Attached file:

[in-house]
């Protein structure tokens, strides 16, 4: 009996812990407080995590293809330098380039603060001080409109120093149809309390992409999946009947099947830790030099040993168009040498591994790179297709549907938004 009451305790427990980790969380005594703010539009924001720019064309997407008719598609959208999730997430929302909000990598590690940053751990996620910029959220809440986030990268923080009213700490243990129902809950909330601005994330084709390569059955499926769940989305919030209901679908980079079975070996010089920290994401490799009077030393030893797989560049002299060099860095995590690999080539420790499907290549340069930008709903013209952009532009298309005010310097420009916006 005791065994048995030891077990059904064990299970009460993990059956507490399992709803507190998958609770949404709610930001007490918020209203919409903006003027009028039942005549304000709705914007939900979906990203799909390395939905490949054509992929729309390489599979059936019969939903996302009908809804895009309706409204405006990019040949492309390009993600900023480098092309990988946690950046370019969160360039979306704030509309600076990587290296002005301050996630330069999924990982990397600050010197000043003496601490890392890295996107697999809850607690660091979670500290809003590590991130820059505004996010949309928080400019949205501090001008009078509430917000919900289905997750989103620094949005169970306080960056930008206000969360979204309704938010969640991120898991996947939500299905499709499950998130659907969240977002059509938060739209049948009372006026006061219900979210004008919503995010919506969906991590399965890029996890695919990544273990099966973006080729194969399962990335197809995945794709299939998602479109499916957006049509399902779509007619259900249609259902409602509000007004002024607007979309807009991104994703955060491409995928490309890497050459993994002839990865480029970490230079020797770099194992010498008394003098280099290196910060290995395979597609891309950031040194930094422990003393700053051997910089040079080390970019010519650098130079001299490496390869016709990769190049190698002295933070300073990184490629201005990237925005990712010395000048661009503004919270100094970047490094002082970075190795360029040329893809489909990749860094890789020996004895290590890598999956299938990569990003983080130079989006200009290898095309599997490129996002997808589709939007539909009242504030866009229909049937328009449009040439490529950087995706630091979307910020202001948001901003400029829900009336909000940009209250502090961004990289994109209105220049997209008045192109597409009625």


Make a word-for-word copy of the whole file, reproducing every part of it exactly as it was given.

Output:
[in-house]
């Protein structure tokens, strides 16, 4: 009996812990407080995590293809330098380039603060001080409109120093149809309390992409999946009947099947830790030099040993168009040498591994790179297709549907938004 009451305790427990980790969380005594703010539009924001720019064309997407008719598609959208999730997430929302909000990598590690940053751990996620910029959220809440986030990268923080009213700490243990129902809950909330601005994330084709390569059955499926769940989305919030209901679908980079079975070996010089920290994401490799009077030393030893797989560049002299060099860095995590690999080539420790499907290549340069930008709903013209952009532009298309005010310097420009916006 005791065994048995030891077990059904064990299970009460993990059956507490399992709803507190998958609770949404709610930001007490918020209203919409903006003027009028039942005549304000709705914007939900979906990203799909390395939905490949054509992929729309390489599979059936019969939903996302009908809804895009309706409204405006990019040949492309390009993600900023480098092309990988946690950046370019969160360039979306704030509309600076990587290296002005301050996630330069999924990982990397600050010197000043003496601490890392890295996107697999809850607690660091979670500290809003590590991130820059505004996010949309928080400019949205501090001008009078509430917000919900289905997750989103620094949005169970306080960056930008206000969360979204309704938010969640991120898991996947939500299905499709499950998130659907969240977002059509938060739209049948009372006026006061219900979210004008919503995010919506969906991590399965890029996890695919990544273990099966973006080729194969399962990335197809995945794709299939998602479109499916957006049509399902779509007619259900249609259902409602509000007004002024607007979309807009991104994703955060491409995928490309890497050459993994002839990865480029970490230079020797770099194992010498008394003098280099290196910060290995395979597609891309950031040194930094422990003393700053051997910089040079080390970019010519650098130079001299490496390869016709990769190049190698002295933070300073990184490629201005990237925005990712010395000048661009503004919270100094970047490094002082970075190795360029040329893809489909990749860094890789020996004895290590890598999956299938990569990003983080130079989006200009290898095309599997490129996002997808589709939007539909009242504030866009229909049937328009449009040439490529950087995706630091979307910020202001948001901003400029829900009336909000940009209250502090961004990289994109209105220049997209008045192109597409009625």